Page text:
When did you start painting?
Drawing and painting, for me, was what I always did and was always good at. Throughout school I only ever wanted to paint and couldn’t wait to leave at 16 and begin a BTECH in Art and Design at my local FE college. This was a great experience, at last getting to create visual material all day, every day. I was particularly interested in painting that had some form of social commentary and was influenced by the New Glasgow Boys, painters from the Glasgow School of Art such as Steven Campbell, Peter Howson and Ken Currie, as well as the big names in British painting such as Frank Auerbach, Leon Kossoff, Francis Bacon and Lucian Freud.
Why was painting so important to you at that time?
Growing up in Thatcher’s and then Major’s Britain, living in the Home Counties and coming from a not very well-off background I was keenly aware of the particular mundane violence of the everyday. My teenage angst was given voice in the music that I loved from The Jam and Blur (of the Modern Life is Rubbish era) to my favourite band at the time S*M*A*S*H. At college I made a huge black and white painting, probably about 8’ x 10’, of my street and home with a zombie-like passersby stepping in dog shit, voyeurs at windows and alienated family members stuck in their roles at home. This was my jump-off point for the rest of the work I produced at college. My use of expressive figurative painting and un-naturalistic colour, I think, gave my paintings of the time a real vibrancy that people found affecting.
It was a natural progression to apply for a degree in Fine Art and specifically in painting. I was accepted at Norwich School of Art and Design, as it was called then, all those years ago, but what a step up it was. I was lucky enough to work with a group of very talented artists who certainly had a lot to teach a rather naïve boy from the suburbs. My work at the time moved towards questions of gender and sexuality and began to focus on notions of masculinity. I started producing large oil paintings (6’ x 4’) of men whose form had been distorted in some way as to only be able to compulsively repeat one action. I had paintings called ‘Give Yourself a Slap on the Back, Jack’, ‘Inside Every Fat Person is a Thin Person Trying to Get Out’ and ‘Wanker’. The idea was that social behaviour and social norms distorted the body to such a degree that it became monstrous.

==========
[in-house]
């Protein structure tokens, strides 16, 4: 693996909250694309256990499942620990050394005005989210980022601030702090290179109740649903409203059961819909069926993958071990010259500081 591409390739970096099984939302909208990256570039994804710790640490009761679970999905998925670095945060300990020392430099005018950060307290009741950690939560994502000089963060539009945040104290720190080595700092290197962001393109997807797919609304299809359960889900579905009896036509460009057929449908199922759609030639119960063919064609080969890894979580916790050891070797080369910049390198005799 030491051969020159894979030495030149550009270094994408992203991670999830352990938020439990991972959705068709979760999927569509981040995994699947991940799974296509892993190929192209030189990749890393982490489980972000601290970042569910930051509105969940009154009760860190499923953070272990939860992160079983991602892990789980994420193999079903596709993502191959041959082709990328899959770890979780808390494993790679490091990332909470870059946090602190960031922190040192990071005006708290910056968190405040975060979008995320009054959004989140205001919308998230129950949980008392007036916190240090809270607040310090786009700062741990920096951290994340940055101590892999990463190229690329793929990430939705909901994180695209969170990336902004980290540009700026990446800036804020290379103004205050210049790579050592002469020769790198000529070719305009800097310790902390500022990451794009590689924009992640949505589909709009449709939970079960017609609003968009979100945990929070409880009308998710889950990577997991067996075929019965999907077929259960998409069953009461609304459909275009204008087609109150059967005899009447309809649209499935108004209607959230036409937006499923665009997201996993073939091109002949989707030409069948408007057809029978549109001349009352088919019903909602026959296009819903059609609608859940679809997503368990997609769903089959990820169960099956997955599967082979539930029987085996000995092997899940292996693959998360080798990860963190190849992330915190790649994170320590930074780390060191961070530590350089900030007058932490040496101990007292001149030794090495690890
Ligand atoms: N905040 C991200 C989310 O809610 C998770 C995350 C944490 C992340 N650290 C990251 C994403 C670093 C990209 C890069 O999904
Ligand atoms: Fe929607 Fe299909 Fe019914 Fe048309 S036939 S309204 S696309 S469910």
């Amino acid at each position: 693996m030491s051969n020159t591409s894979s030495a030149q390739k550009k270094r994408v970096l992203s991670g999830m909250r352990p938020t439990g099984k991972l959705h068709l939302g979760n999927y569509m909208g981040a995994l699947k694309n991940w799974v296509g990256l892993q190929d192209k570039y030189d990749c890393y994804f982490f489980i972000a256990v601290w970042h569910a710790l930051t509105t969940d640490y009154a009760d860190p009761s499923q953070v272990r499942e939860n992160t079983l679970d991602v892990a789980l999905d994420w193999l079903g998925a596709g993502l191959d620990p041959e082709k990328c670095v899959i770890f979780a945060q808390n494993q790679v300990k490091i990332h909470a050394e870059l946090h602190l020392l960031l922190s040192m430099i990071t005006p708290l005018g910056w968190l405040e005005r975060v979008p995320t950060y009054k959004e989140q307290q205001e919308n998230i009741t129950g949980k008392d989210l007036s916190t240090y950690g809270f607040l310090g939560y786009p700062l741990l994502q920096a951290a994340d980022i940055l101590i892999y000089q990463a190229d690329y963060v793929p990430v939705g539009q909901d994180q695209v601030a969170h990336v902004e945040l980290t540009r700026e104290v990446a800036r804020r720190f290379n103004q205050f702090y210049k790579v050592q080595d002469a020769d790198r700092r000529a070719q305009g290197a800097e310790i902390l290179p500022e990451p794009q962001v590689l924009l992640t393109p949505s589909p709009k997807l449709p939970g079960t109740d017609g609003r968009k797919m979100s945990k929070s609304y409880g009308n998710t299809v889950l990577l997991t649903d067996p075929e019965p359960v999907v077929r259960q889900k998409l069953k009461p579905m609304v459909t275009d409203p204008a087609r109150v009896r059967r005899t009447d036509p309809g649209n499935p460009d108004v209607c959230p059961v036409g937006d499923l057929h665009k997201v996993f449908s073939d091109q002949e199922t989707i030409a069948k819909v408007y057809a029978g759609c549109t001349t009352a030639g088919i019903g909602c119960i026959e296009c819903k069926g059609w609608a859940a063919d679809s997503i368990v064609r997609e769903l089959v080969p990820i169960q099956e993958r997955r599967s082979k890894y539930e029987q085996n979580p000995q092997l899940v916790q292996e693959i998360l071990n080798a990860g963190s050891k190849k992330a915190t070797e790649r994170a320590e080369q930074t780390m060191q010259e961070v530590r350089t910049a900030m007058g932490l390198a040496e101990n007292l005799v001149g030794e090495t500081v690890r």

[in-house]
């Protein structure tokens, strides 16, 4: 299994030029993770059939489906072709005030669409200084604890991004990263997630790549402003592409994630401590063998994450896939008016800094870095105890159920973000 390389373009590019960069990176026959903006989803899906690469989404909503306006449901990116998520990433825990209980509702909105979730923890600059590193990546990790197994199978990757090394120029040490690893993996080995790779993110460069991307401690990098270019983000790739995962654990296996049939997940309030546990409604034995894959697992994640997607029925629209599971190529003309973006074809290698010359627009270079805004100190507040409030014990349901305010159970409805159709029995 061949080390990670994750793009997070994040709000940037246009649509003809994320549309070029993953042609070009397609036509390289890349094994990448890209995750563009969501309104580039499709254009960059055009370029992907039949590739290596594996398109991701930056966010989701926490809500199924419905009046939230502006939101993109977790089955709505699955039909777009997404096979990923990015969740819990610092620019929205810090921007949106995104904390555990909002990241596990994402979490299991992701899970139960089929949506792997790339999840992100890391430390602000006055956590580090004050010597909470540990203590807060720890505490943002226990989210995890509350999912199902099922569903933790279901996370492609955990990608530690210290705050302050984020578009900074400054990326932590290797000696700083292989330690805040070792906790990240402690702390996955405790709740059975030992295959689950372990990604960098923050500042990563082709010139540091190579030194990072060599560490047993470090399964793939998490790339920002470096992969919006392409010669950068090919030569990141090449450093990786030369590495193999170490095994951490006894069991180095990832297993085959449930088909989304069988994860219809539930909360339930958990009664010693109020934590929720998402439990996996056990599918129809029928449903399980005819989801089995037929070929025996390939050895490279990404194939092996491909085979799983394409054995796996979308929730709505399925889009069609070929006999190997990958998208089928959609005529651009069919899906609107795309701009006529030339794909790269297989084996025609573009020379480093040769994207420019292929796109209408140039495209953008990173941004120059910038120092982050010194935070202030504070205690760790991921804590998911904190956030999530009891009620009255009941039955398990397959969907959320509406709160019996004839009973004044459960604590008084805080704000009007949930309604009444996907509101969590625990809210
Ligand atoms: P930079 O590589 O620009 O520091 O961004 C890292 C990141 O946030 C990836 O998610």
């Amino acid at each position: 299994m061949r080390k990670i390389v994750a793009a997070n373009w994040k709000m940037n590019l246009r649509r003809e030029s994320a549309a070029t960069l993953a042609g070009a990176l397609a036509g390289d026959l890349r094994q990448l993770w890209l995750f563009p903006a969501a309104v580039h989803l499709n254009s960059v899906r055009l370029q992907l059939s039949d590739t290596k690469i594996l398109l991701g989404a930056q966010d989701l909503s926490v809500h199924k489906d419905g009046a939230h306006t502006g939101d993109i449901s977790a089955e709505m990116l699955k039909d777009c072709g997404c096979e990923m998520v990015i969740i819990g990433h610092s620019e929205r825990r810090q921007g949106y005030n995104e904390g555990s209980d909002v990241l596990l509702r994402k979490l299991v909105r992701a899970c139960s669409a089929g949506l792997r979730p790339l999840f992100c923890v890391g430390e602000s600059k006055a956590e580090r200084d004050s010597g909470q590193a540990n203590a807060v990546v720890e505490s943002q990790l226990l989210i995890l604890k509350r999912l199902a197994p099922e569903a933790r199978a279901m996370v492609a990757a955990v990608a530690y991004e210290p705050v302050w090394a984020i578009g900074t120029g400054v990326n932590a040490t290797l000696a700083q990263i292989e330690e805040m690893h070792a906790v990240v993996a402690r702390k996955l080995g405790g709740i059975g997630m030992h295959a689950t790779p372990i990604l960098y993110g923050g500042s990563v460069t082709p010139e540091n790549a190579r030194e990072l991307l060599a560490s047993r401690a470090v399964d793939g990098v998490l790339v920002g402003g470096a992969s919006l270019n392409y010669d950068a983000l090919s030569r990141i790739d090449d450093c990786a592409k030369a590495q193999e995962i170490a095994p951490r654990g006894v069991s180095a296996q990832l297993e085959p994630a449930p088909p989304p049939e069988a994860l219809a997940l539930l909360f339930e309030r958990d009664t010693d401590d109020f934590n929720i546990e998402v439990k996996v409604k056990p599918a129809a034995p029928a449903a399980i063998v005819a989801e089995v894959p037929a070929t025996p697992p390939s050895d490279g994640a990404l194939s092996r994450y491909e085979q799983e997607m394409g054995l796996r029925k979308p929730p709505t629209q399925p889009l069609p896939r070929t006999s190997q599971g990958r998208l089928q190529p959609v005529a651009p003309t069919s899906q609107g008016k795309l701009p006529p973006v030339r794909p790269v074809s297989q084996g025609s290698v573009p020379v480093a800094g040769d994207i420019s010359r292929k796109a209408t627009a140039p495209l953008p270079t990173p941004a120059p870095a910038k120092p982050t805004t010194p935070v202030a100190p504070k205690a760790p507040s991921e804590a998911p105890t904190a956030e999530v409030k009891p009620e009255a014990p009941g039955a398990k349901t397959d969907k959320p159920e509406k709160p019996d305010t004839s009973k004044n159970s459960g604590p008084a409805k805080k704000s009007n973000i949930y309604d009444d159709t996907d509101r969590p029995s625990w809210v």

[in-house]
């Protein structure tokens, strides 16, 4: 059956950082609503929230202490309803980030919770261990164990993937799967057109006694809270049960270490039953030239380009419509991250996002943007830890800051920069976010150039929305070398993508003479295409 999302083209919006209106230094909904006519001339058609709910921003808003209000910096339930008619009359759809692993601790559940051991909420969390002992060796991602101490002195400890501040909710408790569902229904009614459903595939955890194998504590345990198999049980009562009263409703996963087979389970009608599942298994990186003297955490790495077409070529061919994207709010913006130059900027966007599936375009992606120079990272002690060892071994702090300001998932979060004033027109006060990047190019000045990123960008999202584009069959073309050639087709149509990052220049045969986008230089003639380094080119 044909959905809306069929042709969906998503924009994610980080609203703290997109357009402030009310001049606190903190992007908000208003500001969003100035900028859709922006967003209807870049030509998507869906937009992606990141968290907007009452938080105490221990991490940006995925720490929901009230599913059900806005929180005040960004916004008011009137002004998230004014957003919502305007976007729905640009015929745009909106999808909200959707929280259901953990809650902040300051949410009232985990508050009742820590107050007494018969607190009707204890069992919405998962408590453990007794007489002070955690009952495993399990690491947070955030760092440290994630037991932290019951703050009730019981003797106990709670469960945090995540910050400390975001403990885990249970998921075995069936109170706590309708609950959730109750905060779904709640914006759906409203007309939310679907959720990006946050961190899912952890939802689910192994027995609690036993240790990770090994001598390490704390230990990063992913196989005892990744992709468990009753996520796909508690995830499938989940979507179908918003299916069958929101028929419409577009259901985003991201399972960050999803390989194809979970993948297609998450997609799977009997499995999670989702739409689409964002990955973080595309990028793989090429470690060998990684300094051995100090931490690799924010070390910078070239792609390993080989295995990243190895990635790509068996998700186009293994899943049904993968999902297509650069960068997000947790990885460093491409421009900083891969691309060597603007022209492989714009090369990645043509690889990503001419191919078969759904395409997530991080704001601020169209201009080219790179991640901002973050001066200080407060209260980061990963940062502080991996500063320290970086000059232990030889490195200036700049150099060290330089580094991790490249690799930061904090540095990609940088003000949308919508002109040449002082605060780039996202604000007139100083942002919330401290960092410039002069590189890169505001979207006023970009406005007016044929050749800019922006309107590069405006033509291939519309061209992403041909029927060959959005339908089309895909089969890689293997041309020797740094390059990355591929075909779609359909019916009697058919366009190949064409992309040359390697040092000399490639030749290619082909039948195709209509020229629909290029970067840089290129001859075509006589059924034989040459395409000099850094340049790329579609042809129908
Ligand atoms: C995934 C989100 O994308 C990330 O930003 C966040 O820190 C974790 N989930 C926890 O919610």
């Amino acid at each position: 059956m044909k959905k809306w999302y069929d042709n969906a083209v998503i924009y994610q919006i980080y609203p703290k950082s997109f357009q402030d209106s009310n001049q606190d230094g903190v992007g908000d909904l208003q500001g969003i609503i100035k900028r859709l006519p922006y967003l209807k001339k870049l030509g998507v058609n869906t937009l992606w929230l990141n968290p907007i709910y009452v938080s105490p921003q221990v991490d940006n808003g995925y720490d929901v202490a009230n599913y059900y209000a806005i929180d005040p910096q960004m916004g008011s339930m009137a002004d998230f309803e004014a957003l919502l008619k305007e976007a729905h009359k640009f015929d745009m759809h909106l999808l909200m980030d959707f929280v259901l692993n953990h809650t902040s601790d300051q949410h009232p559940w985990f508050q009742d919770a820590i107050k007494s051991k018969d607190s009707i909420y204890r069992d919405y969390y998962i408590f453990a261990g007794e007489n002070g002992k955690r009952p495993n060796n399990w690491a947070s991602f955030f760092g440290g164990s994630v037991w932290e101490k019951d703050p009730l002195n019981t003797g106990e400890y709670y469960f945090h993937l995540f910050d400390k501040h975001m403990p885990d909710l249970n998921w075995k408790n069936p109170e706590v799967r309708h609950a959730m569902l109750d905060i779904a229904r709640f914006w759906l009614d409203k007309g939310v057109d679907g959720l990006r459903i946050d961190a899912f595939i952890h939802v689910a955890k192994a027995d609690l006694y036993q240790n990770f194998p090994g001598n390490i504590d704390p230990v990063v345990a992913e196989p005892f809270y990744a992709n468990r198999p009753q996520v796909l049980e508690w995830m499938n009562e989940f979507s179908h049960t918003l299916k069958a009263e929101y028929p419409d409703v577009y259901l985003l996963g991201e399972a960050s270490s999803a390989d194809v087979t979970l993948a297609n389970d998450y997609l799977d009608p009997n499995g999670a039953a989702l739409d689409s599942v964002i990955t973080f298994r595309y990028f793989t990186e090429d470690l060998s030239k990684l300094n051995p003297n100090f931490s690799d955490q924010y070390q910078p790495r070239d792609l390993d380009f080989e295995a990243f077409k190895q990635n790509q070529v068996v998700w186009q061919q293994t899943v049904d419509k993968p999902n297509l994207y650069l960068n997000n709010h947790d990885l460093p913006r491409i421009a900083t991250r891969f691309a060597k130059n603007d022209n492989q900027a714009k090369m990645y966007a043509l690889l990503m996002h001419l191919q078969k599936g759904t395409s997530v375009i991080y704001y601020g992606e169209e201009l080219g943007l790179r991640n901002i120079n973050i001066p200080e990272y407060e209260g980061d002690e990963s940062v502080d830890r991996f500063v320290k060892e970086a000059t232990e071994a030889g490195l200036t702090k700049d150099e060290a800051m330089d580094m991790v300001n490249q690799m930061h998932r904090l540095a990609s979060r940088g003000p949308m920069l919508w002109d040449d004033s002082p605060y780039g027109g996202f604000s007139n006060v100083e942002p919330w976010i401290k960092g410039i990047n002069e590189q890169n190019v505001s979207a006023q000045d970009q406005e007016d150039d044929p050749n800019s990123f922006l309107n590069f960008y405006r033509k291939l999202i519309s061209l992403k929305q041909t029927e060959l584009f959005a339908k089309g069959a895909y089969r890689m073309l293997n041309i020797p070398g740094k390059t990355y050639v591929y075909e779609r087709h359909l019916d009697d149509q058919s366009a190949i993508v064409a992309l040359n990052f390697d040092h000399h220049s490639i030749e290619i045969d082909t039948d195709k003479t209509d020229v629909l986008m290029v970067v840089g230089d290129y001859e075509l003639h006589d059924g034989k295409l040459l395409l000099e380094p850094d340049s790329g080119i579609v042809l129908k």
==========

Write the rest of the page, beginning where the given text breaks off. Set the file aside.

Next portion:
How did your interest in social norms lead to the study of critical and cultural theory?
It is probably obvious that my work was influenced by a critical engagement with the world. This led me to start researching more seriously, looking for answers to the questions that I was posing through my paintings. I began to read philosophy, psychoanalysis and critical theory, in particular Jean-François Lyotard and Gilles Deleuze and Felix Guattari. Painting, at this time, for me seemed unable to answer the questions that were haunting me and even seemed aligned to a bourgeois culture that created or maintained the injustices that I was so interested in addressing. Finishing university and having to deal with the harsh realities of precarious employment also made me question my relationship to painting. Not to mention the expense. The world of theory seemed to promise answers to my persistent questions as well as the possibility of employment as a lecturer at a university. Hence, the rather long hiatus in painting as I pursued this new career path.